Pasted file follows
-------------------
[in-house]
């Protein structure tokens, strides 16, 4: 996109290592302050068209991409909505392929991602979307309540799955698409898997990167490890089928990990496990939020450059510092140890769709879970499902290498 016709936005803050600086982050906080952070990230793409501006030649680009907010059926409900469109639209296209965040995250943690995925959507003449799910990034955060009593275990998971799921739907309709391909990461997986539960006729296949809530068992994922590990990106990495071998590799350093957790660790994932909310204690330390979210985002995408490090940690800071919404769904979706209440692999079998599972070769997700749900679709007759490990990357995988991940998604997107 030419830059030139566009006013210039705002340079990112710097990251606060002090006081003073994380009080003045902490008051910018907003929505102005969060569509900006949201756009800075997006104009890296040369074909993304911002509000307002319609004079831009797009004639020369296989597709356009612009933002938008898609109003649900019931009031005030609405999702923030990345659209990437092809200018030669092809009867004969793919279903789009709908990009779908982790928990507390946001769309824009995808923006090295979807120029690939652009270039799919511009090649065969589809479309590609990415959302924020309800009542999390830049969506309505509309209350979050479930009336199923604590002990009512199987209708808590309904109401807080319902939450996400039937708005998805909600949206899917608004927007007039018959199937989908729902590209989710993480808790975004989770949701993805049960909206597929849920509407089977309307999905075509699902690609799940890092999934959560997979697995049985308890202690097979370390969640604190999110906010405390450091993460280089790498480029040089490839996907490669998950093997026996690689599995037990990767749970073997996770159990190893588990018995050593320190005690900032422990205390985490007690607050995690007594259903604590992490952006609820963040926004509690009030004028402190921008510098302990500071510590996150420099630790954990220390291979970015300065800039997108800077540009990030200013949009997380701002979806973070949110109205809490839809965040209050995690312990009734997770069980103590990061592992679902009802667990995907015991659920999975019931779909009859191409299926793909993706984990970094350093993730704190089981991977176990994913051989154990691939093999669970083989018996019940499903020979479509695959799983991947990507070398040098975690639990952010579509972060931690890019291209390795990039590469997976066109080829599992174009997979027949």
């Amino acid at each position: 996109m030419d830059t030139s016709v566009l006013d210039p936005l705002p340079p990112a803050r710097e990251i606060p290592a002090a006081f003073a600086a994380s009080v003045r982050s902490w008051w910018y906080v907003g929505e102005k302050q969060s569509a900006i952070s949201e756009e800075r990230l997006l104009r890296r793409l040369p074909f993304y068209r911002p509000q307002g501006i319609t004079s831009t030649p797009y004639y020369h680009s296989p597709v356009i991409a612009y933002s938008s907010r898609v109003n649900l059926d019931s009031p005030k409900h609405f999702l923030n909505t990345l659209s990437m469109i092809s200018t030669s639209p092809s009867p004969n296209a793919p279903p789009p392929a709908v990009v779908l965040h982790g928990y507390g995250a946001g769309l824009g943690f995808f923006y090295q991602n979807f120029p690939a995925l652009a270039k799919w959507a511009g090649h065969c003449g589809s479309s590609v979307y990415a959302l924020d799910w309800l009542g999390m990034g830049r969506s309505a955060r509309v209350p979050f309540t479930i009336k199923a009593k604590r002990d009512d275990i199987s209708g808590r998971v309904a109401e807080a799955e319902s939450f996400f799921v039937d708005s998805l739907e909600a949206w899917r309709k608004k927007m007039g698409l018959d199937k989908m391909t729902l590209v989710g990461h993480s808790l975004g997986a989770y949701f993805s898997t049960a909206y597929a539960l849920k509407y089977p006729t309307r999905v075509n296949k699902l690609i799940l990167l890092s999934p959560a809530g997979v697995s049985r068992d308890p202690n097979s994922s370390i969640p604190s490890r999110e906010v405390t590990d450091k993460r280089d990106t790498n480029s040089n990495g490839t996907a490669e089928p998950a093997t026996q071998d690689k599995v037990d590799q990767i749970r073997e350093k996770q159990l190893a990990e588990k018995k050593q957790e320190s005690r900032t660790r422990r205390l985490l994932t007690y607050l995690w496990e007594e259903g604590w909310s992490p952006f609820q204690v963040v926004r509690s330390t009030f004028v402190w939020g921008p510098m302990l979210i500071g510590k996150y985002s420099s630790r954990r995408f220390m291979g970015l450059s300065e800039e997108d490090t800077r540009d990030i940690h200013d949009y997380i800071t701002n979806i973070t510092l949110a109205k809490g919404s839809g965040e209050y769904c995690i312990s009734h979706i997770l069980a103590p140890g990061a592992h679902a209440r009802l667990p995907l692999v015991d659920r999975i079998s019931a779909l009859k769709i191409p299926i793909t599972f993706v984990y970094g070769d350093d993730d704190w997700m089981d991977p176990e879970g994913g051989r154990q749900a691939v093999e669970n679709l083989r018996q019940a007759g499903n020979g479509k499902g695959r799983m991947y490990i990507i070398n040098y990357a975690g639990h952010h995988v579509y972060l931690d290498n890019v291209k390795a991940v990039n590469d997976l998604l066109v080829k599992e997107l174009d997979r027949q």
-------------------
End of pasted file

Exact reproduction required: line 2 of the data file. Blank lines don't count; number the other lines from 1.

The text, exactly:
């Protein structure tokens, strides 16, 4: 996109290592302050068209991409909505392929991602979307309540799955698409898997990167490890089928990990496990939020450059510092140890769709879970499902290498 016709936005803050600086982050906080952070990230793409501006030649680009907010059926409900469109639209296209965040995250943690995925959507003449799910990034955060009593275990998971799921739907309709391909990461997986539960006729296949809530068992994922590990990106990495071998590799350093957790660790994932909310204690330390979210985002995408490090940690800071919404769904979706209440692999079998599972070769997700749900679709007759490990990357995988991940998604997107 030419830059030139566009006013210039705002340079990112710097990251606060002090006081003073994380009080003045902490008051910018907003929505102005969060569509900006949201756009800075997006104009890296040369074909993304911002509000307002319609004079831009797009004639020369296989597709356009612009933002938008898609109003649900019931009031005030609405999702923030990345659209990437092809200018030669092809009867004969793919279903789009709908990009779908982790928990507390946001769309824009995808923006090295979807120029690939652009270039799919511009090649065969589809479309590609990415959302924020309800009542999390830049969506309505509309209350979050479930009336199923604590002990009512199987209708808590309904109401807080319902939450996400039937708005998805909600949206899917608004927007007039018959199937989908729902590209989710993480808790975004989770949701993805049960909206597929849920509407089977309307999905075509699902690609799940890092999934959560997979697995049985308890202690097979370390969640604190999110906010405390450091993460280089790498480029040089490839996907490669998950093997026996690689599995037990990767749970073997996770159990190893588990018995050593320190005690900032422990205390985490007690607050995690007594259903604590992490952006609820963040926004509690009030004028402190921008510098302990500071510590996150420099630790954990220390291979970015300065800039997108800077540009990030200013949009997380701002979806973070949110109205809490839809965040209050995690312990009734997770069980103590990061592992679902009802667990995907015991659920999975019931779909009859191409299926793909993706984990970094350093993730704190089981991977176990994913051989154990691939093999669970083989018996019940499903020979479509695959799983991947990507070398040098975690639990952010579509972060931690890019291209390795990039590469997976066109080829599992174009997979027949």